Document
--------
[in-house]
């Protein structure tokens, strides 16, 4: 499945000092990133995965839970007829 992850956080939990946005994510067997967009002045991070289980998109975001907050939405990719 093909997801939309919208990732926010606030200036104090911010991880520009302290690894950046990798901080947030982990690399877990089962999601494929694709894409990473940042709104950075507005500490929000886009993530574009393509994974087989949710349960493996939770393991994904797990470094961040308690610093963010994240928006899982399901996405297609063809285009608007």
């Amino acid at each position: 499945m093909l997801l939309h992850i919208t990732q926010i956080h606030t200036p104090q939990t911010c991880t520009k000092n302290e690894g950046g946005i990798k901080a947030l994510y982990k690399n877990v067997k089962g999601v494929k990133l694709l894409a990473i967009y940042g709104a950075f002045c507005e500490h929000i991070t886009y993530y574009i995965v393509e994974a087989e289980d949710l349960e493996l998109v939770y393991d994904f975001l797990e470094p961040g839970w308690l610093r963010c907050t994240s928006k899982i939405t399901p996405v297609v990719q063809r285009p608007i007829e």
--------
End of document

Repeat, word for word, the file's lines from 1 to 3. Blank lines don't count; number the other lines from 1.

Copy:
[in-house]
């Protein structure tokens, strides 16, 4: 499945000092990133995965839970007829 992850956080939990946005994510067997967009002045991070289980998109975001907050939405990719 093909997801939309919208990732926010606030200036104090911010991880520009302290690894950046990798901080947030982990690399877990089962999601494929694709894409990473940042709104950075507005500490929000886009993530574009393509994974087989949710349960493996939770393991994904797990470094961040308690610093963010994240928006899982399901996405297609063809285009608007």
């Amino acid at each position: 499945m093909l997801l939309h992850i919208t990732q926010i956080h606030t200036p104090q939990t911010c991880t520009k000092n302290e690894g950046g946005i990798k901080a947030l994510y982990k690399n877990v067997k089962g999601v494929k990133l694709l894409a990473i967009y940042g709104a950075f002045c507005e500490h929000i991070t886009y993530y574009i995965v393509e994974a087989e289980d949710l349960e493996l998109v939770y393991d994904f975001l797990e470094p961040g839970w308690l610093r963010c907050t994240s928006k899982i939405t399901p996405v297609v990719q063809r285009p608007i007829e």